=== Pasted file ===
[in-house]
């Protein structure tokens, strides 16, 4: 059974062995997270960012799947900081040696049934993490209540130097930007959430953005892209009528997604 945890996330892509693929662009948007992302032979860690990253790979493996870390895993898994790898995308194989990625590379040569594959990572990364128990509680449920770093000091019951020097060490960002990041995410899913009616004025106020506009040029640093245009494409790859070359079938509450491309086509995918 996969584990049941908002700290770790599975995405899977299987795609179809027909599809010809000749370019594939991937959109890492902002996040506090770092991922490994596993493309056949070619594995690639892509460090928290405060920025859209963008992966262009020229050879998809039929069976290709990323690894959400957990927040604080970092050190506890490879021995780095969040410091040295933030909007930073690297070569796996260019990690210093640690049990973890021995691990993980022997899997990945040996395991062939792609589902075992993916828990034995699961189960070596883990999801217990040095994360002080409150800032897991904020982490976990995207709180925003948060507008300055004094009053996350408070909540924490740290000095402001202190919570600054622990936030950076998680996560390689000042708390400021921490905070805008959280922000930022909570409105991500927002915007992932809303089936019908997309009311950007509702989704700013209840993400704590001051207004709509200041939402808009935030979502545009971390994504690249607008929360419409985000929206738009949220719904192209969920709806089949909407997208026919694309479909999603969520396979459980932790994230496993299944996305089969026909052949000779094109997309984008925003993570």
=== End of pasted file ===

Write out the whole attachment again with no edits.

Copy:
[in-house]
């Protein structure tokens, strides 16, 4: 059974062995997270960012799947900081040696049934993490209540130097930007959430953005892209009528997604 945890996330892509693929662009948007992302032979860690990253790979493996870390895993898994790898995308194989990625590379040569594959990572990364128990509680449920770093000091019951020097060490960002990041995410899913009616004025106020506009040029640093245009494409790859070359079938509450491309086509995918 996969584990049941908002700290770790599975995405899977299987795609179809027909599809010809000749370019594939991937959109890492902002996040506090770092991922490994596993493309056949070619594995690639892509460090928290405060920025859209963008992966262009020229050879998809039929069976290709990323690894959400957990927040604080970092050190506890490879021995780095969040410091040295933030909007930073690297070569796996260019990690210093640690049990973890021995691990993980022997899997990945040996395991062939792609589902075992993916828990034995699961189960070596883990999801217990040095994360002080409150800032897991904020982490976990995207709180925003948060507008300055004094009053996350408070909540924490740290000095402001202190919570600054622990936030950076998680996560390689000042708390400021921490905070805008959280922000930022909570409105991500927002915007992932809303089936019908997309009311950007509702989704700013209840993400704590001051207004709509200041939402808009935030979502545009971390994504690249607008929360419409985000929206738009949220719904192209969920709806089949909407997208026919694309479909999603969520396979459980932790994230496993299944996305089969026909052949000779094109997309984008925003993570």